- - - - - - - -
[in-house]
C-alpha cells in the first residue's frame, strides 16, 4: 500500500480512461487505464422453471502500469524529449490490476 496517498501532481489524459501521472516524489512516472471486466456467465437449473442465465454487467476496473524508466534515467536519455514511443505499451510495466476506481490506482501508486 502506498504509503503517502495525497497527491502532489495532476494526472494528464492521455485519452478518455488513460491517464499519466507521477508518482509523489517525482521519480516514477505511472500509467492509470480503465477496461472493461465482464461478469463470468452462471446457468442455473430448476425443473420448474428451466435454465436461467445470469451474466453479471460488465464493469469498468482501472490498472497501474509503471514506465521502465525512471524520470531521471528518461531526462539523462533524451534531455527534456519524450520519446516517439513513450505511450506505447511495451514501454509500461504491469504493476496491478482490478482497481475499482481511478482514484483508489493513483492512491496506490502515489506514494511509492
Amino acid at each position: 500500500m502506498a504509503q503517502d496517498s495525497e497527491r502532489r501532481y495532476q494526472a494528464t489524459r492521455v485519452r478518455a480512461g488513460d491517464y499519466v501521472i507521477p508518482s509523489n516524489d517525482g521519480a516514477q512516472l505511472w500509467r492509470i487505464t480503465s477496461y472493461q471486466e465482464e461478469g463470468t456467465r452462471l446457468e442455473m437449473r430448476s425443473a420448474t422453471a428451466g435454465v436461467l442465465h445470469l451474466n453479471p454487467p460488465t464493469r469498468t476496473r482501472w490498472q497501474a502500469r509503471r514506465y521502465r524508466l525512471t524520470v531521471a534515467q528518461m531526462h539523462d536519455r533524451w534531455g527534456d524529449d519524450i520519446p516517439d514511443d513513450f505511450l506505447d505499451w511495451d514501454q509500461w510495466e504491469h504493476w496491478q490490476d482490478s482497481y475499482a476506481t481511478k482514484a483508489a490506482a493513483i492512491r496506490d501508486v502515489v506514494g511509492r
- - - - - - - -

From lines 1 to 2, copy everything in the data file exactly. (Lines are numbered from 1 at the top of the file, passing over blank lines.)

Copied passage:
[in-house]
C-alpha cells in the first residue's frame, strides 16, 4: 500500500480512461487505464422453471502500469524529449490490476 496517498501532481489524459501521472516524489512516472471486466456467465437449473442465465454487467476496473524508466534515467536519455514511443505499451510495466476506481490506482501508486 502506498504509503503517502495525497497527491502532489495532476494526472494528464492521455485519452478518455488513460491517464499519466507521477508518482509523489517525482521519480516514477505511472500509467492509470480503465477496461472493461465482464461478469463470468452462471446457468442455473430448476425443473420448474428451466435454465436461467445470469451474466453479471460488465464493469469498468482501472490498472497501474509503471514506465521502465525512471524520470531521471528518461531526462539523462533524451534531455527534456519524450520519446516517439513513450505511450506505447511495451514501454509500461504491469504493476496491478482490478482497481475499482481511478482514484483508489493513483492512491496506490502515489506514494511509492